Labor turmoil in college athletics
Bob was a dirt-poor kid from Pensacola, Fla., when he won a scholarship for football at a Division I school in Mississippi. He had grown up in the kind of poverty most of us can hardly imagine, and the scholarship was a godsend — the only way he could imagine going to college.
There was only one hitch: He had absolutely no money, beyond the room and board provided by the university, and he had no legal way of getting it. He couldn't buy a hamburger or afford to go to a movie or to get his bad teeth fixed. The time he spent on the football field and keeping up his grades and the restrictions imposed by the NCAA precluded him from working.
While others around him were enjoying at least some semblance of college social life, the small amount of free time afforded him was spent in his dorm room. He increasingly believed he was in prison. He saw only one way out. He quit the team and dropped out of school. He found a job and enrolled in a much cheaper community college program. He was frugal, living in a tiny room and washing dishes at an all-night restaurant for his food.
It took Bob three years and working two jobs to complete a two-year course at the community college. But he saved enough money to enroll at a large university in his home state and complete his education in journalism with honors. He had a substantial career and ultimately made it here as a correspondent for a major newspaper.
This story, as sad or inspirational as it may seem, depending on one's point of view, goes to the heart of the increasing turmoil over whether college athletes should be compensated beyond the cost of their education for their contribution to the millions of dollars in revenues their hard work produces for their universities. A ruling from a regional National Labor Relations Board member that football players at prestigious Northwestern University are actually employees of the institution and can legally unionize has opened the door to a full-blown debate and more.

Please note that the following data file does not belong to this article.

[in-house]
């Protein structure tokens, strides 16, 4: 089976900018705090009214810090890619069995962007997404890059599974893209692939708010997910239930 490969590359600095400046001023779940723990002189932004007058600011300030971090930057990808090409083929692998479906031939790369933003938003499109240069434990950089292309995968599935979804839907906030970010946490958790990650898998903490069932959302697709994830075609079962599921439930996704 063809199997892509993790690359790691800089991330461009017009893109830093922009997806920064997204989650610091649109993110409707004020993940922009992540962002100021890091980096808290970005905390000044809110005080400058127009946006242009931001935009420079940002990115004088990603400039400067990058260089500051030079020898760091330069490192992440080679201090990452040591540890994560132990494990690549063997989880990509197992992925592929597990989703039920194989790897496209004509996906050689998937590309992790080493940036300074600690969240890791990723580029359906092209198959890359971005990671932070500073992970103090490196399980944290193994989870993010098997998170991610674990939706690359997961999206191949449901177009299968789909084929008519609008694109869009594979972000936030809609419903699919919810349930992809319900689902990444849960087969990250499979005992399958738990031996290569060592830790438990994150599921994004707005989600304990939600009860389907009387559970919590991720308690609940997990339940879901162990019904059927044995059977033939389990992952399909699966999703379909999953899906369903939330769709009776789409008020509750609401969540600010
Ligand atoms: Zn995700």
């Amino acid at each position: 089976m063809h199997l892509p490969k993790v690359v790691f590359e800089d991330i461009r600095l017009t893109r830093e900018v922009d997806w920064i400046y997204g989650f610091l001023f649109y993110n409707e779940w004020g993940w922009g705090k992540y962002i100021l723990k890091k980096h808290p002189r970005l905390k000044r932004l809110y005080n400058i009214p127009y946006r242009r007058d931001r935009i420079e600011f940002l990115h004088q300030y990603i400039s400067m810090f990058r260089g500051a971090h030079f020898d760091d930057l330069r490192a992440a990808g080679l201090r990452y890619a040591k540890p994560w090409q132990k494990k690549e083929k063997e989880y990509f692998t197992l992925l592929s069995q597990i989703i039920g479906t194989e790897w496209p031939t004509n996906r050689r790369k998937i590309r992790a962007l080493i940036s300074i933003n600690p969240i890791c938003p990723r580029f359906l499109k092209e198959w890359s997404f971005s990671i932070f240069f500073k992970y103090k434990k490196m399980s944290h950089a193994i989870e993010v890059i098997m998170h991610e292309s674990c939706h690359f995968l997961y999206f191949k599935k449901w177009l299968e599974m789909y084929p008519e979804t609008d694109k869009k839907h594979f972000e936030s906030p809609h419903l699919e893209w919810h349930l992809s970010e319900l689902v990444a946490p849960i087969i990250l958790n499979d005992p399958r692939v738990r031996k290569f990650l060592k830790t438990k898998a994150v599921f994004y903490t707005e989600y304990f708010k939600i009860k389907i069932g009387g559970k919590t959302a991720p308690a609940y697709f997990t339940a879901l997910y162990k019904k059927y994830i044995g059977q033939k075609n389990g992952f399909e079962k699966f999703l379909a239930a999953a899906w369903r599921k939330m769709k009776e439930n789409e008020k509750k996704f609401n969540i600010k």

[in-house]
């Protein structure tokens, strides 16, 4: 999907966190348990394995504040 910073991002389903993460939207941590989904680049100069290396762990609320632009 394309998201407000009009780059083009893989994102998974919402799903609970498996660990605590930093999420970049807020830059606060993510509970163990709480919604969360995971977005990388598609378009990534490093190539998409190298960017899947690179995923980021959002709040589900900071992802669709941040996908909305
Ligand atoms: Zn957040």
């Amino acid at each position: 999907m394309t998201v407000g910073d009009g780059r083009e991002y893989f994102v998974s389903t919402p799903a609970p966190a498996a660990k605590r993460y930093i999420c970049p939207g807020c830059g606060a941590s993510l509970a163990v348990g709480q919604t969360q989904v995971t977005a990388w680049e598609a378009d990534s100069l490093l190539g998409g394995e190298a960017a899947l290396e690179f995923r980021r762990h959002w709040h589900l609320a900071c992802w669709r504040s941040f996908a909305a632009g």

As the father of three boys who received “full ride” football scholarships at Division I schools, I sometimes wonder who is being exploited — the universities or the athletes, especially when basketball players frequently parlay a semester and a half into a fortune in the NBA.
The NCAA's attitude about all this is that “student athletes” are substantially rewarded for their efforts by the payment of tuition and room and board, particularly now when college costs rise every year. That's a legitimate argument, but is it a moral one?
And what about the delayed expenses later in life because of injuries sustained on the playing field? Should a fund be established to compensate for these injuries?
On the other hand, athletes who stay the education course and graduate do so without the huge loans that saddle so many of today's college graduates. Also, paying college athletes beyond their classroom benefits changes the system radically, officially professionalizing them. The spillover into other areas of the university, particularly in the collective bargaining process, could be economically disastrous.
These questions and a thousand more are looming in the highly charged atmosphere of big-time college athletics. I would like to ask Bob about this, but sadly he passed away at a far too young age a number of years ago.
Dan Thomasson is a columnist for McClatchy-Tribune and a former vice president of Scripps Howard Newspapers.